Speaking Mental Health
Forward Times Mental Health Advisors
Many of us would like to think we’re brave enough, strong enough, wise enough to rise up against any challenge or foe that would attempt to overcome us. The truth is, however, many of us live by the motto “fake it til’ you make it” and instead of boldly confronting those people and things that oppose us, we run from them, avoid them at all costs, or attempt to dodge them when they come our way. Why does our gusto seem to dissipate like gas during trying times? I believe it all comes down to one word, support.
When people feel supported, very rarely are they unable to accomplish what they set out to do. Whether great or small, with support, people have been able to accomplish some amazing things and achieve some major feats. Unfortunately, the opposite is also true. With little-to-no support, people either choose not to step outside of their comfortable space despite the need for change or fail when attempting to address things on their own. Whether in times of grief or happiness, support is what people are looking for; it reminds them that they’re not left to experience feelings or the uncertain outcomes of situations alone. Equally as debilitating as the fear of failure is the fear of facing the unknown alone, even if the unknown is beneficial.
One of the most effective yet undervalued and underused supports available to people is mental health services. Because of stigma and a lack of education, when many people hear the phrase “mental health”, they immediately think deficit, weakness, loss. When society refuses to take an active stance on improving the focus on mental health and the benefits associated with improving our mental health, then society reinforces the idea that mental health supports, and services are unimportant and unnecessary. In reality, during a time such as this, that is, a pandemic, racial and political tension, high unemployment rates, and so many other challenges, mental health support is vital. It is important that we all recognize the value in having mental health supports and support systems at our disposal, especially those who are disadvantaged and have been notoriously underserved, like the Black community.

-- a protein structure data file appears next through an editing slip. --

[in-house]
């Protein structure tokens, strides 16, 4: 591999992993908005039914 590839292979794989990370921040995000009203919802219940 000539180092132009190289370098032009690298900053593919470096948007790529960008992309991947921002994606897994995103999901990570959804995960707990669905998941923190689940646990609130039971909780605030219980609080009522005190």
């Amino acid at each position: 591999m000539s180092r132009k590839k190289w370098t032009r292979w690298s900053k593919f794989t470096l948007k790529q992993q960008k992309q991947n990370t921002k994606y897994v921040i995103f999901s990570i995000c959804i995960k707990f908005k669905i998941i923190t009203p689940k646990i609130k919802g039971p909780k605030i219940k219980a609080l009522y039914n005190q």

What does mental health support look like? It looks like accessing therapy or counseling services, to be provided by licensed and trained professionals who can effectively educate and assist people in correcting faulty thinking patterns and operating from a place of hope. Mental health support also looks like participating in therapy groups or support groups, that are designed to help people address specific issues or assist people in effectively navigating through their circumstances. When it comes to supporting a healthy mentality, assistance can come from regular conversations with trusted individuals or through activities designed to encourage, empower, and enlighten the individual. Whether surrounded by peers or addressing matters solo, with a keen sense of self-awareness, self-acceptance, and self-confidence, which are all made stronger when one’s mental health is improved. Yes, when one values their own mental health, one can feel shored up and supported, even when they must stand alone.
Michael Dangerfield, LPC, NCC